From the grand master of the historical novel comes a dazzling, epic portrait of the City of Light.
Internationally best-selling author Edward Rutherfurd has enchanted millions of readers with his sweeping, multigenerational dramas that illuminate the great achievements and travails throughout history. In this breathtaking saga of love, war, art, and intrigue, Rutherfurd has set his sights on the most magnificent city in the world: Paris.
Moving back and forth in time across centuries, the story unfolds through intimate and vivid tales of self-discovery, divided loyalties, passion, and long-kept secrets of characters both fictional and real, all set against the backdrop of the glorious city - from the building of Notre Dame to the dangerous machinations of Cardinal Richlieu; from the glittering court of Versailles to the violence of the French Revolution and the Paris Commune; from the hedonism of the Belle Époque, the heyday of the impressionists, to the tragedy of the First World War; from the 1920s when the writers of the Lost Generation could be found drinking at Les Deux Magots to the Nazi occupation, the heroic efforts of the French Resistance, and the 1968 student revolt.
With his unrivaled blend of impeccable research and narrative verve, Rutherfurd weaves an extraordinary narrative tapestry that captures all the glory of Paris. More richly detailed, more thrilling, and more romantic then anything Rutherfurd has written before, Paris: The Novel wonderfully illuminates hundreds of years in the City of Light and Love and brings the sights, scents, and tastes of Paris to sumptuous life.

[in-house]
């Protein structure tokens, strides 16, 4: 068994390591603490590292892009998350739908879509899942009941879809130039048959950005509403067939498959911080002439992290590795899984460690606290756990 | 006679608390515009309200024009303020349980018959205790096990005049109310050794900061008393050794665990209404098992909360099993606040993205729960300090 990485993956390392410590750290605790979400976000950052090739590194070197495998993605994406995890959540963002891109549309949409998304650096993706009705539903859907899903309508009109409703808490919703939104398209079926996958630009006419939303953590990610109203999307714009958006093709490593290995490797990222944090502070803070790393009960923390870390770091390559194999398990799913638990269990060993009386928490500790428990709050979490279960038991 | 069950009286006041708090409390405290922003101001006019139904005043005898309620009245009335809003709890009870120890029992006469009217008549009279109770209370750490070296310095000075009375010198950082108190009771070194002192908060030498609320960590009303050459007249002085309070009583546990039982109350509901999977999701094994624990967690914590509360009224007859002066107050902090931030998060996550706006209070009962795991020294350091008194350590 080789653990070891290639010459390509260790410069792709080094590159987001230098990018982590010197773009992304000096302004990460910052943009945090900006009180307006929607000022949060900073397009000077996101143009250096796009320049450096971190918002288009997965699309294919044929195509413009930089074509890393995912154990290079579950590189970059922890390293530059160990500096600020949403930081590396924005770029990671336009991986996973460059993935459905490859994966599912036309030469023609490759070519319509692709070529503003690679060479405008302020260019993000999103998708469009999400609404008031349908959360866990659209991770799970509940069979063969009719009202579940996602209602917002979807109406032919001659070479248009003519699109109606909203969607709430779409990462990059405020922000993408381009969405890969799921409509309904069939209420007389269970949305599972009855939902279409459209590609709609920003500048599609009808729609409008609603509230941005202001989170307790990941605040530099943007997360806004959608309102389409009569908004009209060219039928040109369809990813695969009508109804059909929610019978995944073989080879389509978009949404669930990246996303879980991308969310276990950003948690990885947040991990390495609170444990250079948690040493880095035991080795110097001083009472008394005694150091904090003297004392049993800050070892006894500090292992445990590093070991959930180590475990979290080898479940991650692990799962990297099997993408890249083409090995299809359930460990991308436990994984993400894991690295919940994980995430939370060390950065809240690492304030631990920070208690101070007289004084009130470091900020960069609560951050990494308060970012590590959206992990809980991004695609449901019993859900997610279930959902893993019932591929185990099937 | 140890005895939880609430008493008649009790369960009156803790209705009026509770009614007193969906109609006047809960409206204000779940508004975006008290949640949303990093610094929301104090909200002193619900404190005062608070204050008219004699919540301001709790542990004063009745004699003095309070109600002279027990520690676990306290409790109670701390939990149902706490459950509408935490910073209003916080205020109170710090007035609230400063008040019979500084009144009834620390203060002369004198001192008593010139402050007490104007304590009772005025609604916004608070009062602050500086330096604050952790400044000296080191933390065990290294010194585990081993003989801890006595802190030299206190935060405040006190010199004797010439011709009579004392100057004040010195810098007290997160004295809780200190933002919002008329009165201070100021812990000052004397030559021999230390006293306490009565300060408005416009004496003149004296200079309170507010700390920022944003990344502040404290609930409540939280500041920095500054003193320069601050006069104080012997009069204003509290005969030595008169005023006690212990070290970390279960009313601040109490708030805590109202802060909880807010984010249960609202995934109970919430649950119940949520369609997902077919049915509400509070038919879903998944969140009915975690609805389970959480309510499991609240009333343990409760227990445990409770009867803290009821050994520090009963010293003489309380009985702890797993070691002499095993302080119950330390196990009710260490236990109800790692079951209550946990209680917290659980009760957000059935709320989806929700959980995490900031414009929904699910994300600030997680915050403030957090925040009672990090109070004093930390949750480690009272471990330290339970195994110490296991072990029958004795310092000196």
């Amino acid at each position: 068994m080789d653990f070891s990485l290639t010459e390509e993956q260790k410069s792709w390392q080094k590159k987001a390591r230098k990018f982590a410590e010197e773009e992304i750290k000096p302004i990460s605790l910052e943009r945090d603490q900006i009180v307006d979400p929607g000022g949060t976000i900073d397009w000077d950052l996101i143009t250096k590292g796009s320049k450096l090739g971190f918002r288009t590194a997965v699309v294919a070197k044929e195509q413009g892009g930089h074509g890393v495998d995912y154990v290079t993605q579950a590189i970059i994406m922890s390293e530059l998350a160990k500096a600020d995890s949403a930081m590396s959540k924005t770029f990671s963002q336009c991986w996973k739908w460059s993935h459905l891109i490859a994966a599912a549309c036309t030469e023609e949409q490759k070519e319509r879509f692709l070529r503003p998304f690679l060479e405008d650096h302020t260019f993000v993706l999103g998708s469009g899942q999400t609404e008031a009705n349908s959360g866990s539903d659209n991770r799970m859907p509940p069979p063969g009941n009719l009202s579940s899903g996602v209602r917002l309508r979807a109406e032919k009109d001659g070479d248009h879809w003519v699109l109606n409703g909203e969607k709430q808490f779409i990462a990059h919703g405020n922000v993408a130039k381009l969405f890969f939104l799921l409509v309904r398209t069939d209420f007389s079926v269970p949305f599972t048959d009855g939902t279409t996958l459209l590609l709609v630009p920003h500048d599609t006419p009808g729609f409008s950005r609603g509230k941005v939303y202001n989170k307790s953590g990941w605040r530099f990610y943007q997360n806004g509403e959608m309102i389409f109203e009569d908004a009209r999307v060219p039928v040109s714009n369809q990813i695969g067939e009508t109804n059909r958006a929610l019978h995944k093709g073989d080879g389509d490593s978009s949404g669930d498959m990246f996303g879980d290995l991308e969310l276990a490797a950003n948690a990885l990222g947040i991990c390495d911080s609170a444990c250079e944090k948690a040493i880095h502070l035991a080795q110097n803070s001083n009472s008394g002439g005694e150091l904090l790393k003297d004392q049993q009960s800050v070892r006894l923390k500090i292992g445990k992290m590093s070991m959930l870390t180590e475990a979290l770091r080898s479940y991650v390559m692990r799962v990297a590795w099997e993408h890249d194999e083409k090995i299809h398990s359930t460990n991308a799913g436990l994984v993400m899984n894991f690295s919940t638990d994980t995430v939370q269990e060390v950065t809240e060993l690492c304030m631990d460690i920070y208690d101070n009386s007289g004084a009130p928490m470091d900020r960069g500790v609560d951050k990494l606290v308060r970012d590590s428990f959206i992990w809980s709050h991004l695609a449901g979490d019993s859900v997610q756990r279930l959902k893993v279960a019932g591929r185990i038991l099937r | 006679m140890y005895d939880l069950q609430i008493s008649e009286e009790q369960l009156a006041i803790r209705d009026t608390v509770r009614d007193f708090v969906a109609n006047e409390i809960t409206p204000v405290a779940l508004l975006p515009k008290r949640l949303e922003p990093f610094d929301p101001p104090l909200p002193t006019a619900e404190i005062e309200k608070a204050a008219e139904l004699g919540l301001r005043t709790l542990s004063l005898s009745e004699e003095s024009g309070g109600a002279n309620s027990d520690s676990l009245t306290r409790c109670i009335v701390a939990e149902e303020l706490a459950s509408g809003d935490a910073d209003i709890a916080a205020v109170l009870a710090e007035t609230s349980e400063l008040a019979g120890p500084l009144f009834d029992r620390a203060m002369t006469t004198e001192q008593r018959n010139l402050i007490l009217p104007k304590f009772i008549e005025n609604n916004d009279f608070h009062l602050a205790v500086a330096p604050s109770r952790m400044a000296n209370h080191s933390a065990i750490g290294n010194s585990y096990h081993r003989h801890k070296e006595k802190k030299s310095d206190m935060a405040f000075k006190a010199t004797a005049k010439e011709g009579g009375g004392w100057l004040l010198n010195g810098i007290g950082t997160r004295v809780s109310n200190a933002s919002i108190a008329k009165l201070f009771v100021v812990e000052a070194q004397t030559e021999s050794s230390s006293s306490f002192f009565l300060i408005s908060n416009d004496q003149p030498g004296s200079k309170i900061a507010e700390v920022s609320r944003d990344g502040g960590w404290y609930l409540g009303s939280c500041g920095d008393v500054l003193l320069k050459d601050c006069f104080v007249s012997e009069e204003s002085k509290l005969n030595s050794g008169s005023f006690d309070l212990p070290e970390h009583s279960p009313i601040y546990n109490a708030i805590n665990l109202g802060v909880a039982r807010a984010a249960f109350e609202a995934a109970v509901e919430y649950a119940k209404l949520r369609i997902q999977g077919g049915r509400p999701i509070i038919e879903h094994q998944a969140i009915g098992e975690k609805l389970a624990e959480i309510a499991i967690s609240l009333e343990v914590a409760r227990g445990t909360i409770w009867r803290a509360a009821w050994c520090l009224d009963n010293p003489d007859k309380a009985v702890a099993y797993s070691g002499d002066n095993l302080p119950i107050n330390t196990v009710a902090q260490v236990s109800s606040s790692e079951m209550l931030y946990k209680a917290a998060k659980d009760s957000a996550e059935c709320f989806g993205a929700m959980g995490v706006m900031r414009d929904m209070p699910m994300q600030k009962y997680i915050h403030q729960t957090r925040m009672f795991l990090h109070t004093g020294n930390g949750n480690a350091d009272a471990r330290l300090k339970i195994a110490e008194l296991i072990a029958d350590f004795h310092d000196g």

©2013 Edward Rutherfurd (P)2013 Random House Audio
The massive sweep of history about this world-class metropolis is well covered in this novel. All the epic moments in history through which Paris experienced major upheaval and change are covered. Very informative. As with his other novels of a place, the main character, "Paris" is a living "being" formed by the humans who dwell within it and wander through it.
Having characters describe expositional details is a bit stilted. I love history, but the dialogs in which a character explains the vision or engineering behind a building or history of some notable location, the character basically loses their own voice and becomes the voice of the narrator. People don't generally talk like this (expository dialog). Every once in a while it can be helpful in a novel, but whole sections in which an character describes some recent or past event with incredible accuracy seems artificial. I enjoyed the way he chose to tell the story by jumping forward and backward through time. I have read his books "Sarum", "Russka", "London", and "The New Forest" which all move linearly from past to present. In this book, he jumps back and forth, which adds some interesting twists and turns to the story line.
The performer delivers the dialog in ways that are unique to her interpretation. When I read a book, the voices of the characters do not have the depth that I get when I listen to an audiobook. Gilpin does a good job covering the voices of the huge sweep of characters in the novel. Sometimes her young adult male characters sound too young, but overall, she has a decent range of voices and accents to add valuable color to the dialog and to avoid confusion as to which character is speaking.